Slovenia’s dollar-denominated benchmark bonds declined, pushing yields to the highest level this year as bailout risks increase.
The yield on the notes maturing in 2022 advanced to 5.437 percent at 10:29 a.m. in the capital Ljubljana, the highest since Dec. 18, according to data compiled by Bloomberg.
The two-day-old government of Prime Minister Alenka Bratusek may be forced to ask for international aid to prop up the banking system because of increased political risk, economists at Nomura International Plc said in a report yesterday. The Cabinet has signaled it prefers pro-growth policies over austerity, which is set to slow fiscal consolidation, boost debt and possibly prompt a credit-rating cut, economists Peter Attard Montalto and James Burton in London wrote in a note to clients yesterday.
“The bond-yield increase reflects the nation’s need to sell bonds by June to finance the budget and repay maturing debt and the market seems to have priced this in,” Andraz Grahek, the director of Capital Genetics in Ljubljana, said by phone. “With all the jitters around Cyprus, investors seems to be asking themselves, which country is the next in line.”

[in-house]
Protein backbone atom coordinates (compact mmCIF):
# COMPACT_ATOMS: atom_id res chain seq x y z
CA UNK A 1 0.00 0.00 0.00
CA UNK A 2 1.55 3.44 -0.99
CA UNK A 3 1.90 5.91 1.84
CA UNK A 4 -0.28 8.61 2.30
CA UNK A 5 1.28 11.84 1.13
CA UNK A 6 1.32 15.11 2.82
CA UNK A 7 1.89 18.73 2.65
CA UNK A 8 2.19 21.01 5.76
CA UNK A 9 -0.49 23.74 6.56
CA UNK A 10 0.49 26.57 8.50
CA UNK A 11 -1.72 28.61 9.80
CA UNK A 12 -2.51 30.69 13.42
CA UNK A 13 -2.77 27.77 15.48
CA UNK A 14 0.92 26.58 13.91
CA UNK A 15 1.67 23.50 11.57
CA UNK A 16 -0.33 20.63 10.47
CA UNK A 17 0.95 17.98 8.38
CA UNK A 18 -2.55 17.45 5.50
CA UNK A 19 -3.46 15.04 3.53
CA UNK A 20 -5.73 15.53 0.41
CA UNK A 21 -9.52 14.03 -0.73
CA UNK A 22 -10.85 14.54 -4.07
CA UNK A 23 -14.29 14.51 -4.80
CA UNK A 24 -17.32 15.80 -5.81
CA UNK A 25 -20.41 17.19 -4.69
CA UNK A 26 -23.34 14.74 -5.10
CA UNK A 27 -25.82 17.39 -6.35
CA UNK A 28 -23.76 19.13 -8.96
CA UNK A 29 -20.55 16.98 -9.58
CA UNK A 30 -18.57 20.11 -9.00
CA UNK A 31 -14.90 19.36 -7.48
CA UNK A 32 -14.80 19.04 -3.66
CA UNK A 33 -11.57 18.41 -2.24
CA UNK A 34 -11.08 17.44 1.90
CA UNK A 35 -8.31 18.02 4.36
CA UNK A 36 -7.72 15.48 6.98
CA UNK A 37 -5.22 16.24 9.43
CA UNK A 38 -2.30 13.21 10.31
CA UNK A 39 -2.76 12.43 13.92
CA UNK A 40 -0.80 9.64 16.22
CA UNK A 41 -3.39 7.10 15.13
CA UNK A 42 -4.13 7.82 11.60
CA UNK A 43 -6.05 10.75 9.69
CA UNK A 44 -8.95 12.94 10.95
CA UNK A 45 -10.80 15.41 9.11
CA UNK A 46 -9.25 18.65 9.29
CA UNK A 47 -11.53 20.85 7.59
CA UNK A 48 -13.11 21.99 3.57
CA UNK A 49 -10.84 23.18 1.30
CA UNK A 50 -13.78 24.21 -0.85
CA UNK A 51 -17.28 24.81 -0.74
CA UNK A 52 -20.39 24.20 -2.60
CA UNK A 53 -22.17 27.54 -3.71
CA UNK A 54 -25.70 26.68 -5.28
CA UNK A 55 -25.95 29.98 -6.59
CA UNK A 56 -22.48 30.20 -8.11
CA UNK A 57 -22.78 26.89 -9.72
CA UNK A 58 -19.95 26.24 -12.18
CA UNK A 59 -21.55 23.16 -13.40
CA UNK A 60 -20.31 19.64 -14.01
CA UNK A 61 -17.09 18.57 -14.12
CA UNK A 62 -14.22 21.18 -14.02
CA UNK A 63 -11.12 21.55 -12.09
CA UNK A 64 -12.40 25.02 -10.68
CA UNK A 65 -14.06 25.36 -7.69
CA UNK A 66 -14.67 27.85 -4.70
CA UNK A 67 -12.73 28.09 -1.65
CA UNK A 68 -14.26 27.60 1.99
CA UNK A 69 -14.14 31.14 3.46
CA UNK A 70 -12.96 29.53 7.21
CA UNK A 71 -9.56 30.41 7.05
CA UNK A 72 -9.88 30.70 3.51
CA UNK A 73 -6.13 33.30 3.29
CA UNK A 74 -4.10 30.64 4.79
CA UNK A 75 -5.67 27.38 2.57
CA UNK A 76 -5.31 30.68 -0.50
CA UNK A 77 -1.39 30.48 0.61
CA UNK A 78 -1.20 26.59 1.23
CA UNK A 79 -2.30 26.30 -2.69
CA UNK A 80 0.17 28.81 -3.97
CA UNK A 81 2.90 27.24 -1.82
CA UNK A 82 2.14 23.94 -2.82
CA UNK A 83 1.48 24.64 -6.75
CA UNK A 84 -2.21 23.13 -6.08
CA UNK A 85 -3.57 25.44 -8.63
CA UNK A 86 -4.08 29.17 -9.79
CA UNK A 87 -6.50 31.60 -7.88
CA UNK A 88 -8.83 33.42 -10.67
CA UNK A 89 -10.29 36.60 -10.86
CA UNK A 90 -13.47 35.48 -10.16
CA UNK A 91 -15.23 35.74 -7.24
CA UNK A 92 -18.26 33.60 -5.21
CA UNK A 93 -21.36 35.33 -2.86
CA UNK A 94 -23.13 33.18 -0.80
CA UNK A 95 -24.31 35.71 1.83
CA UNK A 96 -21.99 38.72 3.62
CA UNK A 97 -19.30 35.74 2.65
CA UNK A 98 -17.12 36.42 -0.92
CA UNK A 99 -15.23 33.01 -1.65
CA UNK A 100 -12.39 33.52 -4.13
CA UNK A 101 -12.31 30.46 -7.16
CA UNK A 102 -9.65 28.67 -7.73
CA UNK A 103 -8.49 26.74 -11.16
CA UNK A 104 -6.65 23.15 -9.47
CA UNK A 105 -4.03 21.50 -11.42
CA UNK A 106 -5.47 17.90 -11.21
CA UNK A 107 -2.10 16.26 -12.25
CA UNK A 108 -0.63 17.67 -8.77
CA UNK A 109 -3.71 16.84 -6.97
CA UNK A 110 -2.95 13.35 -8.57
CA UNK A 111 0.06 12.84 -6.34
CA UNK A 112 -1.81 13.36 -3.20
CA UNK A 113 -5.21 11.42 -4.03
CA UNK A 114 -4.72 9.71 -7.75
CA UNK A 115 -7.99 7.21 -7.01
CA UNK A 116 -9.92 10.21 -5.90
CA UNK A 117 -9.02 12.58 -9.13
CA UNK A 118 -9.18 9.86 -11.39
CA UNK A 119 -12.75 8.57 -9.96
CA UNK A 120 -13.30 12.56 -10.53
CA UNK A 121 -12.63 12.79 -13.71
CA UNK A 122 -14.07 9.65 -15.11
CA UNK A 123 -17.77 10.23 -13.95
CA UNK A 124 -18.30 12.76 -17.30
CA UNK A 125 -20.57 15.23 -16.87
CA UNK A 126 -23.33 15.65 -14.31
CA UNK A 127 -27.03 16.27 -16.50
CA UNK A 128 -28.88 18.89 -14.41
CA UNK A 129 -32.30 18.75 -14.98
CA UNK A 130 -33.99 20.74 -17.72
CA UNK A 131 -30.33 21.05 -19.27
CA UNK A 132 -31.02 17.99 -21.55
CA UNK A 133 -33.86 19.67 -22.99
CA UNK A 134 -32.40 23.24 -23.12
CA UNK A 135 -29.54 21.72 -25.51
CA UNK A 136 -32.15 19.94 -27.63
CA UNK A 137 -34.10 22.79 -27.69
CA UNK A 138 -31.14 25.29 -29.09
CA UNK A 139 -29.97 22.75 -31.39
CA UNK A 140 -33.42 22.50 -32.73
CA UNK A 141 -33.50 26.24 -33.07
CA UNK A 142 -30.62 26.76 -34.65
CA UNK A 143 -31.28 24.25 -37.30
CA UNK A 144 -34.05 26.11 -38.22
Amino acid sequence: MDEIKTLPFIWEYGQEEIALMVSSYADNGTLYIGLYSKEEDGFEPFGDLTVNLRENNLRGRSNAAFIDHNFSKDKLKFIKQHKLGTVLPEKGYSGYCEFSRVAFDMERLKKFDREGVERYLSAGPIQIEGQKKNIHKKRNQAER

The former Yugoslav nation needs about 3 billion euros ($3.8 billion) of funding this year with financing requirements due in June, the International Monetary Fund said in a March 20 report. Banks in Slovenia would also need 1 billion euros of fresh capital, the IMF said.
Slovenia, rated A- at Standard & Poor’s, last tapped the U.S. debt market in October with a $2.25 billion bond sale. The Adriatic nation considered selling more dollar-denominated debt in January, according to former Deputy Finance Minister Dejan Krusec. The plan was scrapped after a political crisis erupted with corruption allegations against then-Prime Minister Janez Jansa, whose government was ousted on Feb. 27.
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